Worldview: Infamy: on why never forgetting matters

via https://www.recreation.gov/showPage.do?name=landing&landing=/htm/pearlharbor/home.jsp&contractCode=NRSO&parkId=72369

The USS Arizona Memorial via Recreation.gov

Franklin Delano Roosevelt was correct when he declared that December 7th, 1941 would be a day that will live in infamy. The brutal Japanese attack on the US bases at Pearl Harbor shocked what had been just before a naive and isolationist nation into realizing the reality of the state of the world and plunged it into three and a half years of some of the most brutal warfare the world has ever known.

Yet, 75 years later, it is easy to forget the lessons Americans needed to learn from that event and to imagine lessons that should be forgotten.

The fact is that we should not remember Pearl Harbor out of some sense of xenophobia or bigotry or fear. It is easy to imagine that we should be suspect of those different from us and cast them as enemies, but if we were to do so, we would be wrong. The attack on Pearl Harbor was about far different lessons.

Instead, we should remember Pearl Harbor, and indeed all of World War Two, for what it represents about the world. The world is an unsettled, dangerous place, and it always has been. There has never been a time when the price of liberty is not eternal vigilance, and even when we are most vigilant, those who oppose us retain the ability to strike.

But, instead of despairing and fearing that reality, it should prompt us to adhere even more fully to the ideals that should define us. We should advance liberty even more. We should protect the oppressed with more zeal. We should prove to the whole world why we are a beacon rather than a blight.

It is by remembering the nature of our darkest days that we remember who we are. We must take hold of the ideals those events woke and put them into action. We must not let the darkness overcome the light. This is why we remember.

Never forget.

DLH

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Worldview: 9-11

Thirteen years on, it’s hard not to be negative on a day like today. The memories are still fresh, though perhaps finally tinged with that halo that begins to surround an intensely lived day, fresh enough that I see our nation making the same mistakes it once did, believing that somehow it can get away with this time things no nation ever has.

None of this should really be a surprise for anyone who has paid attention to history. It is almost if history curses great nations to make such mistakes. It is almost if history demands people ignore what they once knew with such intensity.

Yet, I have not forgotten, nor will I. I remember the nearly 3,000 people who died because a cancerous ideology declared death to America. I have not forgotten that the war America’s enemies–the world’s enemies–declared is one they have been fighting for a very long time and will fight for a very long time more. I have not forgotten that my nation needs me, once as a soldier and now as a citizen.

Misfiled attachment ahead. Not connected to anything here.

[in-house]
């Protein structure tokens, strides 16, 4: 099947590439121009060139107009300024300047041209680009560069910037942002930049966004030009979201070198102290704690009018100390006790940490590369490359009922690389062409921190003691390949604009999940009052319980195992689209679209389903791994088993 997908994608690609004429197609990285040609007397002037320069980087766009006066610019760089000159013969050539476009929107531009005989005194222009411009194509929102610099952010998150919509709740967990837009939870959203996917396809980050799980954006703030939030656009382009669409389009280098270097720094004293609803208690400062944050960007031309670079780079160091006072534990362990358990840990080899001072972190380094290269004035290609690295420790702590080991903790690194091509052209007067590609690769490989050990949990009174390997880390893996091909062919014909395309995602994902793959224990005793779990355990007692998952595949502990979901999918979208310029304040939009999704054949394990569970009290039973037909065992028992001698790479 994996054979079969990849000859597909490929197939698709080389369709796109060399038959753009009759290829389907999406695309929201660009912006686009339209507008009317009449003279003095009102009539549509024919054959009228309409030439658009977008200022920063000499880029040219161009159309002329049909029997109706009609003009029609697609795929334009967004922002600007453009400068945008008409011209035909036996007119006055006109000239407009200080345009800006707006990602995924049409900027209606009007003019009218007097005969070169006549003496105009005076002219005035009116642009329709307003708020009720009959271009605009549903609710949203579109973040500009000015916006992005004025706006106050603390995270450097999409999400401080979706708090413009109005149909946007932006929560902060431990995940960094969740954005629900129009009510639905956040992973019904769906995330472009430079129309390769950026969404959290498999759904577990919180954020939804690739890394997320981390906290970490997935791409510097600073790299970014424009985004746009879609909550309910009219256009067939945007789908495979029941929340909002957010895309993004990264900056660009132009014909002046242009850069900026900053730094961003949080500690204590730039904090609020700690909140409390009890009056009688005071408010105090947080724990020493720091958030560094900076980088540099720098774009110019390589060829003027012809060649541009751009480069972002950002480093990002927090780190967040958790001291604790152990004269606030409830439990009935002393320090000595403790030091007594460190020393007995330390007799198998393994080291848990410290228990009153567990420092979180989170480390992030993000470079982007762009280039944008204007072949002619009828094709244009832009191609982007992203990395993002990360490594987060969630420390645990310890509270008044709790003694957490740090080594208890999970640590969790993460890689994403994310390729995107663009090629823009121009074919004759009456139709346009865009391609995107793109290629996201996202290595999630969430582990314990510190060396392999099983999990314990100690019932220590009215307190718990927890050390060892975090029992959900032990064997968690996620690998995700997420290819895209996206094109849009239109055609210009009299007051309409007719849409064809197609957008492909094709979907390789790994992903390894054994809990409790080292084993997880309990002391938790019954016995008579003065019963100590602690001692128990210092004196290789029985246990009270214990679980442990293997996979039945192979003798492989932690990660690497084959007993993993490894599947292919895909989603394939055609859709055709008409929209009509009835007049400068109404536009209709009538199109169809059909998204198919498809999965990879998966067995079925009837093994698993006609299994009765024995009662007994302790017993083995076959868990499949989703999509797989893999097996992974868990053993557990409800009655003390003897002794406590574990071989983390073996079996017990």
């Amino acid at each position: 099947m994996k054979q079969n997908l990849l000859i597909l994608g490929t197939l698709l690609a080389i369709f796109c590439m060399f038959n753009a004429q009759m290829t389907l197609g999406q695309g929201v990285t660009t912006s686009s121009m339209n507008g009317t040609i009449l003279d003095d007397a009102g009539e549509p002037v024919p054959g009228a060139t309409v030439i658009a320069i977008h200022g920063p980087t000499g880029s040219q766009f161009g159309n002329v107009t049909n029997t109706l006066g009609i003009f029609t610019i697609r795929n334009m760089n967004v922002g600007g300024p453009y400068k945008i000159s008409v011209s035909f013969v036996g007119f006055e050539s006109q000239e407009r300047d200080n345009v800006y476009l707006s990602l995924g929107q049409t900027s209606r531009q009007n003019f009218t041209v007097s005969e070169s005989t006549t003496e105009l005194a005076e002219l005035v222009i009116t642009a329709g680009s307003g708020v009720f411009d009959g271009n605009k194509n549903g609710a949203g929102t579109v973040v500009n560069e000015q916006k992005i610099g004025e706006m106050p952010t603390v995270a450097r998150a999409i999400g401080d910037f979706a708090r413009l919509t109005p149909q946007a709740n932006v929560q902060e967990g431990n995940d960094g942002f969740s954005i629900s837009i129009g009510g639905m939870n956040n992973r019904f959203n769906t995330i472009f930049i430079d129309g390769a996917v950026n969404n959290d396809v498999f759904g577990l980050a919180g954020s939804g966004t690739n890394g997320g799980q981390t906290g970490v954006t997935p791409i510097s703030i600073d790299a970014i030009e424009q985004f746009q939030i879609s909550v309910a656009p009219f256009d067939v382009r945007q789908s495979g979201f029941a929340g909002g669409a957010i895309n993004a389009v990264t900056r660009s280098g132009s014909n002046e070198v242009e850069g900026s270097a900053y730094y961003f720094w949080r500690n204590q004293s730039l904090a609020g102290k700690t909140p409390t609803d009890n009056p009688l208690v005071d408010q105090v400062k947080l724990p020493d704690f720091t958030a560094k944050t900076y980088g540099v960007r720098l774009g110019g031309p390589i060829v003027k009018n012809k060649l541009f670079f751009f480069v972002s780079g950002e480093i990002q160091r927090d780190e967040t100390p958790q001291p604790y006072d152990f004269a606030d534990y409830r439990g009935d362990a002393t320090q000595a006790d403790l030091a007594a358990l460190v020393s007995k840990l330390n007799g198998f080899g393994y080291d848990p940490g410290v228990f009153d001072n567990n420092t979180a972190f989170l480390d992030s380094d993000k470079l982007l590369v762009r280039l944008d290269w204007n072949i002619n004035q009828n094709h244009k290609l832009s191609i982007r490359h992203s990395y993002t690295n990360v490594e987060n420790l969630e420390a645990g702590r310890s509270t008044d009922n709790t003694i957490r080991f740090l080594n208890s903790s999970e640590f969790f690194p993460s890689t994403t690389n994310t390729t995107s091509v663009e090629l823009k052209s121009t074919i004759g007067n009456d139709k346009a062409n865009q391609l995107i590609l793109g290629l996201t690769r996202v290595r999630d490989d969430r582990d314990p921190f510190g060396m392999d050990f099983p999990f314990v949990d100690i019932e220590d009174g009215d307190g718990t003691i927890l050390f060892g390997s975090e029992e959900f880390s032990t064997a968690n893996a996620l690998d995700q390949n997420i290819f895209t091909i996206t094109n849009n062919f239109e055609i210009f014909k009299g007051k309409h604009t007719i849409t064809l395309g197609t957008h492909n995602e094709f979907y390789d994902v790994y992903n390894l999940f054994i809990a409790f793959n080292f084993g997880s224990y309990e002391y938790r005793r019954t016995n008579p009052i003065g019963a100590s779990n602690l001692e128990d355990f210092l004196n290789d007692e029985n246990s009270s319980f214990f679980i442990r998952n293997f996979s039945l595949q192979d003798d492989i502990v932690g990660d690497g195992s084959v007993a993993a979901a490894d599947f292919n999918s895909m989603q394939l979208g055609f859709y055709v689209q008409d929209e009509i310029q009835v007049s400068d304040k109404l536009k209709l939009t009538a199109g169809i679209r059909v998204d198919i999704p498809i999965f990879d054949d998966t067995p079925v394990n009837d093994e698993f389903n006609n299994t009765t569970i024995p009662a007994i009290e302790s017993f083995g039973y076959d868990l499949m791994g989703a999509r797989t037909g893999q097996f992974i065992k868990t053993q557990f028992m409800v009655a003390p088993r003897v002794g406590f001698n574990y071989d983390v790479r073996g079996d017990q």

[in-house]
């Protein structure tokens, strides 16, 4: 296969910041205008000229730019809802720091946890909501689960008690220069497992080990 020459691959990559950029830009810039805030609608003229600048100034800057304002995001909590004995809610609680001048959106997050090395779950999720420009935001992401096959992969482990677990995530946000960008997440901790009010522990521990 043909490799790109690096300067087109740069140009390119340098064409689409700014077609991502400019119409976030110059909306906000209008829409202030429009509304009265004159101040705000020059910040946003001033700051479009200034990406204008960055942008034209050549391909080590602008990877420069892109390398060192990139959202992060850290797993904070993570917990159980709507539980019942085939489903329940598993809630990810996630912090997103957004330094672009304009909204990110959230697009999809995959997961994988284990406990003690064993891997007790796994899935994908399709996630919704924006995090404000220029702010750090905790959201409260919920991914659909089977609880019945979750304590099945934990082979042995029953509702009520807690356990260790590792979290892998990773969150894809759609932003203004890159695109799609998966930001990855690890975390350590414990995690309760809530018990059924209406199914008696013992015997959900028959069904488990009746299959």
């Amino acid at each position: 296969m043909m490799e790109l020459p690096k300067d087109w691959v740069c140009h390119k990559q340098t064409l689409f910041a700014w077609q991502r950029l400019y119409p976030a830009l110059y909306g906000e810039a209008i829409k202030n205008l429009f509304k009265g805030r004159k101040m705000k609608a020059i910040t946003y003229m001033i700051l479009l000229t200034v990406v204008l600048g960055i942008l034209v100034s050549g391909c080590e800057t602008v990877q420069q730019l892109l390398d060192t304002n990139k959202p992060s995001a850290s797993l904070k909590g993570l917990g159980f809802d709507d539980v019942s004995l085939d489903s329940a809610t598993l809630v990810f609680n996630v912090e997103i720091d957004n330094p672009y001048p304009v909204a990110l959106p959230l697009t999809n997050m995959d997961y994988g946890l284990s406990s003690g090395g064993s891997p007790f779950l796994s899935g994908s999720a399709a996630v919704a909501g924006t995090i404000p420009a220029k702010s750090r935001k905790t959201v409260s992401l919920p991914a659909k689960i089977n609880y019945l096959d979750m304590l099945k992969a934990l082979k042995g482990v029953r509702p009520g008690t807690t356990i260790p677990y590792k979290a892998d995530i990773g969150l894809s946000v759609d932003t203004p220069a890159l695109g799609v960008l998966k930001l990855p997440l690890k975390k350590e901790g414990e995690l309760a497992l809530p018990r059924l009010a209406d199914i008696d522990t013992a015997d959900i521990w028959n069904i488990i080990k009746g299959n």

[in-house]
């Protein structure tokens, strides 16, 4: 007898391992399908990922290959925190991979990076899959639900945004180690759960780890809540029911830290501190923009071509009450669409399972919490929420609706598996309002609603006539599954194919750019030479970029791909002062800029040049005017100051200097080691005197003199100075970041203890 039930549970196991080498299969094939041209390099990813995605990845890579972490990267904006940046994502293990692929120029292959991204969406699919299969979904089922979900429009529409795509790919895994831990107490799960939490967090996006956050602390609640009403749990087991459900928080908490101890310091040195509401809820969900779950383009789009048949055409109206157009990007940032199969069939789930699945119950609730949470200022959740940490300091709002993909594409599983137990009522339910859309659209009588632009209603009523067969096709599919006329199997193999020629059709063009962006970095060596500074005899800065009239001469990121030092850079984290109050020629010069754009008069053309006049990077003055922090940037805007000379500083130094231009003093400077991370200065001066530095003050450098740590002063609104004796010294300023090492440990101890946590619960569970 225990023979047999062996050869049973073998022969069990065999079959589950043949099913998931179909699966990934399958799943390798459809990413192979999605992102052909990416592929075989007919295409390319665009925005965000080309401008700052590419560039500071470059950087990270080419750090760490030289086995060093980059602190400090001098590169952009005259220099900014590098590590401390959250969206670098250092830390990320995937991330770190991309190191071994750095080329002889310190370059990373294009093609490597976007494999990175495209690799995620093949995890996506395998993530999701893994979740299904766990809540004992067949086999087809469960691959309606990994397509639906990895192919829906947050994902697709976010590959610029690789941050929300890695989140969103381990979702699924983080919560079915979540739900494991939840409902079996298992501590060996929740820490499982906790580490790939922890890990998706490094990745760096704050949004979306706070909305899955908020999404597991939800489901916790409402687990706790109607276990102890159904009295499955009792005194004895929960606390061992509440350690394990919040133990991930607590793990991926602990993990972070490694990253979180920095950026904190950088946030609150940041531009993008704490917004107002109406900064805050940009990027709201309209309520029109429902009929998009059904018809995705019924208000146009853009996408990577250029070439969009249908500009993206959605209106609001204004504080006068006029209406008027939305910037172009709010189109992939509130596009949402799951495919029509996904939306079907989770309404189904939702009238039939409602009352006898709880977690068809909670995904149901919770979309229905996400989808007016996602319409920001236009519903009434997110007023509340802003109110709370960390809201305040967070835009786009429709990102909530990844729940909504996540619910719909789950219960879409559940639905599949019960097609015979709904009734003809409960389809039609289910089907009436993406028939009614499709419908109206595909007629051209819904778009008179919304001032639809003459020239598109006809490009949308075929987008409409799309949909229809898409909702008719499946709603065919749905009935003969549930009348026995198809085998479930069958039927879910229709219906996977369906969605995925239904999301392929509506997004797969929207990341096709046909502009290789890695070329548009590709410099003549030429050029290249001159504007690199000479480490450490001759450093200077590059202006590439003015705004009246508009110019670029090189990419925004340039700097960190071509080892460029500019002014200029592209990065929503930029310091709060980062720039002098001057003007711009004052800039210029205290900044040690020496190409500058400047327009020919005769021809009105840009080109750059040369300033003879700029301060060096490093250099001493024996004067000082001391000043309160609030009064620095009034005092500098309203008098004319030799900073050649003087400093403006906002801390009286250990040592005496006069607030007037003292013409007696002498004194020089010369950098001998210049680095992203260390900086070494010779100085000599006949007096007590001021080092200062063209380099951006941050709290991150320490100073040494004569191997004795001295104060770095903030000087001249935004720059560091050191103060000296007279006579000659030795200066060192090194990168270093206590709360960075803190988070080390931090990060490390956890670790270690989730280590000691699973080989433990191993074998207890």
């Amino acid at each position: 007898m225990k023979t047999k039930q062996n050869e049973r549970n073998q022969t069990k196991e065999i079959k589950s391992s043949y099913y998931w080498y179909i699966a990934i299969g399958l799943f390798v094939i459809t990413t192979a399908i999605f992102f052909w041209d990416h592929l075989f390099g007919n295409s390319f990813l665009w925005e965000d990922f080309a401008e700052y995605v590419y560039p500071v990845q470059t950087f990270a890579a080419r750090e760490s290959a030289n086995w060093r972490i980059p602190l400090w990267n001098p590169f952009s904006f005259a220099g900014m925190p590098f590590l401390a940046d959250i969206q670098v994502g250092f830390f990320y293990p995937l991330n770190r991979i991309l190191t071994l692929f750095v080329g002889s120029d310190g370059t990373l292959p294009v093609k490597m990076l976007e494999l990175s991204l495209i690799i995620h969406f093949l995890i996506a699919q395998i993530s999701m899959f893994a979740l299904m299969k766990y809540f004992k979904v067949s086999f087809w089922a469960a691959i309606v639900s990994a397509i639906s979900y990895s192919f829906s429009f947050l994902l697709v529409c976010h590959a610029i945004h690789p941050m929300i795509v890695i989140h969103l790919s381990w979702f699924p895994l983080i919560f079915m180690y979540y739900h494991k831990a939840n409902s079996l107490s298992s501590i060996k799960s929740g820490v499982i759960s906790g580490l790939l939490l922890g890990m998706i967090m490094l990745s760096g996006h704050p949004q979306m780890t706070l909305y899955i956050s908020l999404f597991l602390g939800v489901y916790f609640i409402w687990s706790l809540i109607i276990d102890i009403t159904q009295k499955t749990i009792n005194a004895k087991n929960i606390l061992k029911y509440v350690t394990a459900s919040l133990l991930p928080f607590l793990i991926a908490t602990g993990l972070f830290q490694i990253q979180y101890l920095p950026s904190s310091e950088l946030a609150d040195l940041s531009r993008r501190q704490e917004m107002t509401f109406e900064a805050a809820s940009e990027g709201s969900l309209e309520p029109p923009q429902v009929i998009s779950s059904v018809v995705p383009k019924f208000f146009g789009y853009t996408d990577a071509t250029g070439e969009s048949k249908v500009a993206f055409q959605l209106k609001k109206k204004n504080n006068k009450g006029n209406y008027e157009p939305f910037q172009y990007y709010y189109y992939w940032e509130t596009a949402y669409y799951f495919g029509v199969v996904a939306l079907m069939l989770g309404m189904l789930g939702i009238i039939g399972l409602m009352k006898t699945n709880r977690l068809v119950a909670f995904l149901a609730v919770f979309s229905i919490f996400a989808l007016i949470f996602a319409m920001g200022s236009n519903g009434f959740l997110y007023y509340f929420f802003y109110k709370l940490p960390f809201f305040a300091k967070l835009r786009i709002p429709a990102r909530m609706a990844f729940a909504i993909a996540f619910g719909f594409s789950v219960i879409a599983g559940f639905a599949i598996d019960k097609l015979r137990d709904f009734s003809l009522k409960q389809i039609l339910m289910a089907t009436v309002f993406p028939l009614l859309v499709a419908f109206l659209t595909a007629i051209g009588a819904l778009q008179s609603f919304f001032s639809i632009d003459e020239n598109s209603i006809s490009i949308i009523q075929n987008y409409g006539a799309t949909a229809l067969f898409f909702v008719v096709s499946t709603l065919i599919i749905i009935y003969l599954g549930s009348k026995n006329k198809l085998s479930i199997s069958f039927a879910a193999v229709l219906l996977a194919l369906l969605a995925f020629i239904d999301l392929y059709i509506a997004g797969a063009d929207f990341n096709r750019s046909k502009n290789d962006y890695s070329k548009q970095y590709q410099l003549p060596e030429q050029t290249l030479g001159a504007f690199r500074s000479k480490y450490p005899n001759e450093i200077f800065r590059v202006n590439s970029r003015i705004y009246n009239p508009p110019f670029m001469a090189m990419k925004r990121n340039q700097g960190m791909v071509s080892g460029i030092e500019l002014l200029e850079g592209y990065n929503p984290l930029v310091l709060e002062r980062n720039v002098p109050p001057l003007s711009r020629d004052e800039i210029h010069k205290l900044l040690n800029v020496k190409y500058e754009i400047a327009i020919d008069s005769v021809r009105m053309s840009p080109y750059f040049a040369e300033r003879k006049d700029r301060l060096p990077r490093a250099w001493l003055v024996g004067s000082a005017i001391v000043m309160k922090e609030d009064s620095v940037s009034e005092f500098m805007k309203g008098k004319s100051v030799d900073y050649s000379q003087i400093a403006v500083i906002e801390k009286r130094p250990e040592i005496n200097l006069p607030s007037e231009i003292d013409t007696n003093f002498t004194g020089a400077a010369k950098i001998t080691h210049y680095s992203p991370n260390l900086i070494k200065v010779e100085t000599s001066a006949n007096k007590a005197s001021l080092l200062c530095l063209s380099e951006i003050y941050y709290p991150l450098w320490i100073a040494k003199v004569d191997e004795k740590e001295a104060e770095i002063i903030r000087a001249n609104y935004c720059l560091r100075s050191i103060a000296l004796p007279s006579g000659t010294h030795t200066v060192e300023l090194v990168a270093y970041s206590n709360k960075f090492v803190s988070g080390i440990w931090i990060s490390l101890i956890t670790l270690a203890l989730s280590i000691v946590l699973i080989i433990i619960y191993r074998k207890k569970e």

I have not forgotten. Look around you. Have you?

Dennis L Hitzeman

11 September 2014

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Worldview: 9-11

I solemnly swear that I will always remember what happened on September 11, 2001.

I will not forget.

I will not forget that nearly 3,000 of my fellow Americans were murdered in the name of an ideology of hate.

I will not forget that my inalienable right is liberty.

I will not forget that the price of liberty is eternal vigilance.

I will not forget that the price of liberty is mine to pay.

I will not forget my brothers and sisters who give freely of themselves to ensure the liberty of others.

I will not stand by and watch my liberty or anyone else’s be taken away.

And I affirm that I will do everything within my power to uphold and advance the cause of liberty.

I will succeed on the merits of my own work.

I will, as I am able, encourage and help others to do the same.

I will not forget charity.

I will stand for liberty for as long as I have breath.

And when my time comes, I will do my best to ensure what I have done lays the foundation for those who follow after.

To this I pledge myself, my honor, and my life. May the God of my fathers grant me success.

Dennis L Hitzeman

September 11, 2011

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Worldview: Overlord

67 years ago today, the allied forces of the United States, Britain, Canada, France, Poland, and others fought one of the most significant battles in human history against the occupying forces of Nazi Germany. The Allies won that battle by a mixture of daring, tenacity, and wisdom that has rarely been shown since.

Why remember such an event? Because, like all history, it is our privilege to learn the lessons discovered by their blood sweat and sacrifice. Those who fail to learn from history are doomed to repeat it.

DLH

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